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As U.K. judge says Prince Harry can take The Sun publisher to court, here's a look at Harry's legal battles

Prince Harry cross-examination wraps
Prince Harry cross-examination wraps in British tabloid trial 04:45

London — A judge at the London High Court said Thursday that a lawsuit brought by Prince Harry against the publisher of The Sun tabloid could go to trial, rejecting the newspaper's bid to have the case thrown out on the grounds that it was brought too late. The prince claims News Group Newspapers publications including The Sun used illegal methods to obtain information about him, including phone hacking.

This case isn't the only legal action Harry is currently involved in against Britain's tabloid press, however. Here are the legal battles King Charles III's second son is taking part in:

News Group Newspapers

Prince Harry launched legal proceedings against News Group Newspapers (NGN), which publishes The Sun and used to publish the now-defunct News of the World, in September 2019, accusing its journalists of unlawfully hacking his voicemails.

NGN, owned by media mogul Rupert Murdoch,  had argued the claims were brought too late and should be thrown out under the U.K.'s six-year statute of limitations, but Harry argued the delay was due to a secret agreement between the publisher and the royal family, which NGN has denied the existence of.

The Duke of Sussex alleged the publisher of The Sun and the now-defunct News Of The World had hacked his phone and used investigators and deception to unlawfully gather information on him dating back two decades.

On Thursday, London High Court Justice Timothy Fancourt ruled in favor of NGN, accepting that Harry was well aware of the phone hacking scandal years ago and could have brought his case sooner, but he said he would allow the prince to proceed with the case on claims about other unlawful actions, including the newspapers' using private investigators to snoop on him.

Mirror Group Newspapers

Prince Harry testified in June in the same London court as part of a case against the publisher Mirror Group Newspapers, claiming voicemail hacking and other illegal information gathering activities. It was the first time a senior member of Britain's royal family had offered court testimony since the 19th century.

The civil suit that saw Prince Harry take the stand involves cases from Harry and three other well-known British claimants. It alleges that journalists working for Mirror Group Newspapers, the publisher of the Daily Mirror tabloid, gathered information about the prince unlawfully, including by hacking into voicemails.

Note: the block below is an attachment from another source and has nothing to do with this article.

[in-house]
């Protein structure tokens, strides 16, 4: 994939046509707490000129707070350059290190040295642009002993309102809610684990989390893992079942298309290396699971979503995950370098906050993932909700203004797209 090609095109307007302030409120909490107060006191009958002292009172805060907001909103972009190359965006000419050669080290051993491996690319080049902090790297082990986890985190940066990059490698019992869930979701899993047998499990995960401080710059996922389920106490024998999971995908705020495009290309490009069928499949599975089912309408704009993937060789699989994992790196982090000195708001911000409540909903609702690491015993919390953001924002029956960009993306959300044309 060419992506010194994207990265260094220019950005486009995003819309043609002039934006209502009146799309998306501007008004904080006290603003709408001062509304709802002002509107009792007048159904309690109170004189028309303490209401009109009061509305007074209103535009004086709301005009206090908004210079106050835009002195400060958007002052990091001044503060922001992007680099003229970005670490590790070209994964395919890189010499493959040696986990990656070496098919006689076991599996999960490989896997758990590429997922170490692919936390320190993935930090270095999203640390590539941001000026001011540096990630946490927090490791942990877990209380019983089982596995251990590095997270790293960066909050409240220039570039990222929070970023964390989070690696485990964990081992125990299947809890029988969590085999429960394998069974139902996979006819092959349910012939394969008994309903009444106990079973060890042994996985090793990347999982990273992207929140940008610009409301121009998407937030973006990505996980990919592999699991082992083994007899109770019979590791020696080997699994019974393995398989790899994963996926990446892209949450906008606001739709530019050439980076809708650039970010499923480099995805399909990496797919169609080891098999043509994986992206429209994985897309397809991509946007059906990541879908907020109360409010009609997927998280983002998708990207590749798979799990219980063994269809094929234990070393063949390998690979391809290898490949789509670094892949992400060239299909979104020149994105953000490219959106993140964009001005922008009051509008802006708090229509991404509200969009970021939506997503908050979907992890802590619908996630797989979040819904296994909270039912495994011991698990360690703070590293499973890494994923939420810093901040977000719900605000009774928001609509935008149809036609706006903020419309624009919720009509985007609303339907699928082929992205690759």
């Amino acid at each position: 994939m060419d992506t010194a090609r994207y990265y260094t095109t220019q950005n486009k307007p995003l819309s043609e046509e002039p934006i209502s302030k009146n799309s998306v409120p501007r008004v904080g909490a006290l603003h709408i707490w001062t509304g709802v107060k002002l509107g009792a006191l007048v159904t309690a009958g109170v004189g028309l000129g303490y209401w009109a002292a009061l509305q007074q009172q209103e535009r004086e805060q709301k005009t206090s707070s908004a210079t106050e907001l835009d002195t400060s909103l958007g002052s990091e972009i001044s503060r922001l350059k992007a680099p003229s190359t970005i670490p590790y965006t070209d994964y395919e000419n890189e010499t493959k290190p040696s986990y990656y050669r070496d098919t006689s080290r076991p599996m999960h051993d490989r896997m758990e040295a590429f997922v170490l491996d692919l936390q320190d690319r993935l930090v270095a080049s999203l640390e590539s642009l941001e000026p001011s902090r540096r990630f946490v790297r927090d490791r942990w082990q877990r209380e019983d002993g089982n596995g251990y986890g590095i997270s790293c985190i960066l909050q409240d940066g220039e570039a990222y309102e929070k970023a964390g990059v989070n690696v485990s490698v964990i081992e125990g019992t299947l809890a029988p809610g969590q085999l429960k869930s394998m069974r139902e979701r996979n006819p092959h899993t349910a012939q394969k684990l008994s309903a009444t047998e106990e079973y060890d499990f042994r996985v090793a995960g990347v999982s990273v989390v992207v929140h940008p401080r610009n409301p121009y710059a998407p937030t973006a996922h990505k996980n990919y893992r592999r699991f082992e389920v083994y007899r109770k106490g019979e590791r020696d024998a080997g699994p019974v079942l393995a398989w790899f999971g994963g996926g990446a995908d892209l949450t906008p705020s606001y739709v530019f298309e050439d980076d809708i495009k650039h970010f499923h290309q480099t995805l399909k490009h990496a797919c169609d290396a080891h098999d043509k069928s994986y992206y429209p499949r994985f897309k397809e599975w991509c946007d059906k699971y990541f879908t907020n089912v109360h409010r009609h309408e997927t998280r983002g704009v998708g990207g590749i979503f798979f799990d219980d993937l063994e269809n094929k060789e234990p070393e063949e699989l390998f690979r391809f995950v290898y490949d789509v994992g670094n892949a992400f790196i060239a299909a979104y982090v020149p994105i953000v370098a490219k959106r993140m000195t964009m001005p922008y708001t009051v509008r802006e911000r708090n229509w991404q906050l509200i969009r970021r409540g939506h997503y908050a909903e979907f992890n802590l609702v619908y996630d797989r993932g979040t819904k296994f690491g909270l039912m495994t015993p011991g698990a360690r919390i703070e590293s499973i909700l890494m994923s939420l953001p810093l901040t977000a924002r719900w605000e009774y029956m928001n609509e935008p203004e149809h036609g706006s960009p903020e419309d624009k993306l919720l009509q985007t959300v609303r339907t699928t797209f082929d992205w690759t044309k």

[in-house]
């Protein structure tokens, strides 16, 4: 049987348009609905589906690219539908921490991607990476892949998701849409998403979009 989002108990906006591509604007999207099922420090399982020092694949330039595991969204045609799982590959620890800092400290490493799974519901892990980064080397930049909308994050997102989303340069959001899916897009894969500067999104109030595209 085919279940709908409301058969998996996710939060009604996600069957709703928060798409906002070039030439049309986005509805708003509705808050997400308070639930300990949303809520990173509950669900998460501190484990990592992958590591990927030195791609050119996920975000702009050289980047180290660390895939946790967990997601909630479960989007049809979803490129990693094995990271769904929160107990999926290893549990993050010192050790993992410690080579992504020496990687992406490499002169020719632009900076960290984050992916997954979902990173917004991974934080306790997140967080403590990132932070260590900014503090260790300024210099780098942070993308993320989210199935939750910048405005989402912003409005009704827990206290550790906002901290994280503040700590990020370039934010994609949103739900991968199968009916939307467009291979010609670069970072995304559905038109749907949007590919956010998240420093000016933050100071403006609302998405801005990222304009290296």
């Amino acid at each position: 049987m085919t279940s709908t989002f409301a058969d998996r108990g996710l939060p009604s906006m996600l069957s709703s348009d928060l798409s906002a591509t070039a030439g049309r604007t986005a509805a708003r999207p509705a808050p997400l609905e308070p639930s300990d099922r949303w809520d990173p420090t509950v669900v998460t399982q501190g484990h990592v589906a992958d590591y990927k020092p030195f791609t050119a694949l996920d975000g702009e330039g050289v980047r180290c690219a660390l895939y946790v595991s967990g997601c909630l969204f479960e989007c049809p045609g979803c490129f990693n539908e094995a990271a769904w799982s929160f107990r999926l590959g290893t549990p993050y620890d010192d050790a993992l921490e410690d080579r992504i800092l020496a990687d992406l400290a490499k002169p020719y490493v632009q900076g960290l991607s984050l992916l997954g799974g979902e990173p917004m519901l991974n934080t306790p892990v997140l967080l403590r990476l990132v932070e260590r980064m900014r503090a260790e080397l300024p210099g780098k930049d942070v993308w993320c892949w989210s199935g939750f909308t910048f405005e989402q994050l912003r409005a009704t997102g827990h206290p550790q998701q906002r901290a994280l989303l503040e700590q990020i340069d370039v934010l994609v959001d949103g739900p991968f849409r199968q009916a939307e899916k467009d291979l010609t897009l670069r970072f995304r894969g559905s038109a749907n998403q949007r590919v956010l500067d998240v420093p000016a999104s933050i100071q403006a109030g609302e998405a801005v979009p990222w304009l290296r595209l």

It involves 207 newspaper articles published between 1991 and 2011, though only 33 articles relating to Prince Harry will be considered in court.

The claimants argue that senior executives including Piers Morgan — who edited the Daily Mirror newspaper from 1995 to 2004 — knew of the illegal activities. Morgan has denied any knowledge of such activities.

MGN has previously admitted that phone hacking took place at its tabloids, but its lawyer denied that 28 of the 33 articles involving Harry used unlawfully-gathered information. He said the group had "not admitted" that the other five articles involved unlawful information gathering, according to the BBC.

The suit is being heard before a judge, not a jury, and could result in a decision to award damages.

Associated Newspaper Group

Prince Harry is among several claimants — including pop star Elton John — who is accusing the publisher of the Daily Mail and The Mail on Sunday tabloids, Associated Newspapers (ANL) of using unlawful methods to gather information about them, including tapping phone calls and impersonating people to obtain medical information.

Lawyers for Harry and the other claimants say the alleged acts took place between 1993 and 2011, but that the behavior continued as late as 2018.

ANL denies wrongdoing by its journalists and says the cases should be thrown out because of the amount time that has passed.

Separate ANL suit

Separately, Prince Harry alone is suing ANL for libel over an article about his legal battle with the U.K. government regarding his security arrangements.

The article, published in the Daily Mail in February last year, alleged Harry tried to keep his legal battle with the U.K. government a secret.

A judge ruled the article was defamatory, and Harry is seeking a decision without a trial.

The prince also accepted an apology and damages from the same publisher over other articles two years ago in a separate libel lawsuit.

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